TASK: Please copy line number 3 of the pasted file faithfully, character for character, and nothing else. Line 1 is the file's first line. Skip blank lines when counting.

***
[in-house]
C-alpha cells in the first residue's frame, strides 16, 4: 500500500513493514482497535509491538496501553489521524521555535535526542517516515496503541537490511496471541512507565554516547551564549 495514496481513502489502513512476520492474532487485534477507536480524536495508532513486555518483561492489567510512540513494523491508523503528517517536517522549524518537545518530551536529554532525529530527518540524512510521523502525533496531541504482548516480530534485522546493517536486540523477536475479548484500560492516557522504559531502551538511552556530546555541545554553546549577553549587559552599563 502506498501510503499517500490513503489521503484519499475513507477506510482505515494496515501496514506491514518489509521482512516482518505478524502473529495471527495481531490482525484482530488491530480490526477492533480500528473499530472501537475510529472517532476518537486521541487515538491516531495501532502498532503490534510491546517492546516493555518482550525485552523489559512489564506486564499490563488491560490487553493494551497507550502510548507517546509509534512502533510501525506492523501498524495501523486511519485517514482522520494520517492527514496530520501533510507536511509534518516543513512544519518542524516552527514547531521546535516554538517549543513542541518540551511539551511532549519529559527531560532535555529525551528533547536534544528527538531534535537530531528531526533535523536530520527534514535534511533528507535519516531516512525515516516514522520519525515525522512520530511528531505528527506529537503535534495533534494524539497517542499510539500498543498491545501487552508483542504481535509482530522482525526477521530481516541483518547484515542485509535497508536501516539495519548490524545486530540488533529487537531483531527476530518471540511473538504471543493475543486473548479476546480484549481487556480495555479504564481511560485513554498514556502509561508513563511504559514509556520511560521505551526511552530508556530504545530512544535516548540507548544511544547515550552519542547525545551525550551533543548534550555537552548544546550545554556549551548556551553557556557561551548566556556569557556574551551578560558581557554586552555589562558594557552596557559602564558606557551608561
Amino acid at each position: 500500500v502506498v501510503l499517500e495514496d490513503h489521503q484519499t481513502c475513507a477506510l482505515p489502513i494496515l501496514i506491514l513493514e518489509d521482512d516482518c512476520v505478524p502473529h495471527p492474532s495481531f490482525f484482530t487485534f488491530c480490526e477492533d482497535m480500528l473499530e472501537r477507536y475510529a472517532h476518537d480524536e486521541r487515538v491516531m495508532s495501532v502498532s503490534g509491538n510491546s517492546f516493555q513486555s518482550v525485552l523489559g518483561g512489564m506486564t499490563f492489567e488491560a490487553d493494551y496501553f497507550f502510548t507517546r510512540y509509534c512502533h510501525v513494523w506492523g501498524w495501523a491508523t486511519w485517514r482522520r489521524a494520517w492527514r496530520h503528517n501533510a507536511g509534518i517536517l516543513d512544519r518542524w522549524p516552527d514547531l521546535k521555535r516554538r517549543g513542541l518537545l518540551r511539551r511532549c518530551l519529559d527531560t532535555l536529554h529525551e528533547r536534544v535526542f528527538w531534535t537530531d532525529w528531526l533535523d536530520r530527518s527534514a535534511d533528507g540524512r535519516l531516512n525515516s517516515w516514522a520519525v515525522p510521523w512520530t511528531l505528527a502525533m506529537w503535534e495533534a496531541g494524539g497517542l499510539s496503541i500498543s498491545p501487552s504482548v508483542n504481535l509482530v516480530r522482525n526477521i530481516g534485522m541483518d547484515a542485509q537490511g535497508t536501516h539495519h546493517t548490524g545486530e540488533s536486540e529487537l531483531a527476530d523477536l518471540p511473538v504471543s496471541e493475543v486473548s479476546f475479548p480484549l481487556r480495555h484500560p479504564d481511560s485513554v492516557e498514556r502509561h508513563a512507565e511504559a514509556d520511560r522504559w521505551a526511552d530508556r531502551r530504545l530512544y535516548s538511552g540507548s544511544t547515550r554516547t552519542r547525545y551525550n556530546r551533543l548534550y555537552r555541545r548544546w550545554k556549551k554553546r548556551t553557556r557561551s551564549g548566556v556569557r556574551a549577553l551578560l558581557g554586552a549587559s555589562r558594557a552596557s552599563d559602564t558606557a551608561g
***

Amino acid at each position: 500500500v502506498v501510503l499517500e495514496d490513503h489521503q484519499t481513502c475513507a477506510l482505515p489502513i494496515l501496514i506491514l513493514e518489509d521482512d516482518c512476520v505478524p502473529h495471527p492474532s495481531f490482525f484482530t487485534f488491530c480490526e477492533d482497535m480500528l473499530e472501537r477507536y475510529a472517532h476518537d480524536e486521541r487515538v491516531m495508532s495501532v502498532s503490534g509491538n510491546s517492546f516493555q513486555s518482550v525485552l523489559g518483561g512489564m506486564t499490563f492489567e488491560a490487553d493494551y496501553f497507550f502510548t507517546r510512540y509509534c512502533h510501525v513494523w506492523g501498524w495501523a491508523t486511519w485517514r482522520r489521524a494520517w492527514r496530520h503528517n501533510a507536511g509534518i517536517l516543513d512544519r518542524w522549524p516552527d514547531l521546535k521555535r516554538r517549543g513542541l518537545l518540551r511539551r511532549c518530551l519529559d527531560t532535555l536529554h529525551e528533547r536534544v535526542f528527538w531534535t537530531d532525529w528531526l533535523d536530520r530527518s527534514a535534511d533528507g540524512r535519516l531516512n525515516s517516515w516514522a520519525v515525522p510521523w512520530t511528531l505528527a502525533m506529537w503535534e495533534a496531541g494524539g497517542l499510539s496503541i500498543s498491545p501487552s504482548v508483542n504481535l509482530v516480530r522482525n526477521i530481516g534485522m541483518d547484515a542485509q537490511g535497508t536501516h539495519h546493517t548490524g545486530e540488533s536486540e529487537l531483531a527476530d523477536l518471540p511473538v504471543s496471541e493475543v486473548s479476546f475479548p480484549l481487556r480495555h484500560p479504564d481511560s485513554v492516557e498514556r502509561h508513563a512507565e511504559a514509556d520511560r522504559w521505551a526511552d530508556r531502551r530504545l530512544y535516548s538511552g540507548s544511544t547515550r554516547t552519542r547525545y551525550n556530546r551533543l548534550y555537552r555541545r548544546w550545554k556549551k554553546r548556551t553557556r557561551s551564549g548566556v556569557r556574551a549577553l551578560l558581557g554586552a549587559s555589562r558594557a552596557s552599563d559602564t558606557a551608561g